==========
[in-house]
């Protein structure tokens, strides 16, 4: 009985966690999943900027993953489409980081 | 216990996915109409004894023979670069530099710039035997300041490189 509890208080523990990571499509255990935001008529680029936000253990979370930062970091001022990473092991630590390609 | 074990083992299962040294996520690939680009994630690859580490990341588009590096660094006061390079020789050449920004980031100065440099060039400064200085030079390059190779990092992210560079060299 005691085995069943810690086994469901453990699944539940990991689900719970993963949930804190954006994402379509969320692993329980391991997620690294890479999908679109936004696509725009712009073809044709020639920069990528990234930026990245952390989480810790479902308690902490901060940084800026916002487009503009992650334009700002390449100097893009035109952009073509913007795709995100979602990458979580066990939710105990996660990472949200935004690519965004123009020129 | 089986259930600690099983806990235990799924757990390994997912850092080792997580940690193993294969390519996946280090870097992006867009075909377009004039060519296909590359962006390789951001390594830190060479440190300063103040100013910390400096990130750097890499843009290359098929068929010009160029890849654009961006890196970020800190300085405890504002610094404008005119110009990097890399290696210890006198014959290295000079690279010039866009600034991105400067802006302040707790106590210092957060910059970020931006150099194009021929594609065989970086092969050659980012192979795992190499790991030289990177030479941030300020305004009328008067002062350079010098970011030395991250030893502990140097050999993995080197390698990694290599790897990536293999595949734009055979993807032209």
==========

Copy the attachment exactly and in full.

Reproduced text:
[in-house]
């Protein structure tokens, strides 16, 4: 009985966690999943900027993953489409980081 | 216990996915109409004894023979670069530099710039035997300041490189 509890208080523990990571499509255990935001008529680029936000253990979370930062970091001022990473092991630590390609 | 074990083992299962040294996520690939680009994630690859580490990341588009590096660094006061390079020789050449920004980031100065440099060039400064200085030079390059190779990092992210560079060299 005691085995069943810690086994469901453990699944539940990991689900719970993963949930804190954006994402379509969320692993329980391991997620690294890479999908679109936004696509725009712009073809044709020639920069990528990234930026990245952390989480810790479902308690902490901060940084800026916002487009503009992650334009700002390449100097893009035109952009073509913007795709995100979602990458979580066990939710105990996660990472949200935004690519965004123009020129 | 089986259930600690099983806990235990799924757990390994997912850092080792997580940690193993294969390519996946280090870097992006867009075909377009004039060519296909590359962006390789951001390594830190060479440190300063103040100013910390400096990130750097890499843009290359098929068929010009160029890849654009961006890196970020800190300085405890504002610094404008005119110009990097890399290696210890006198014959290295000079690279010039866009600034991105400067802006302040707790106590210092957060910059970020931006150099194009021929594609065989970086092969050659980012192979795992190499790991030289990177030479941030300020305004009328008067002062350079010098970011030395991250030893502990140097050999993995080197390698990694290599790897990536293999595949734009055979993807032209």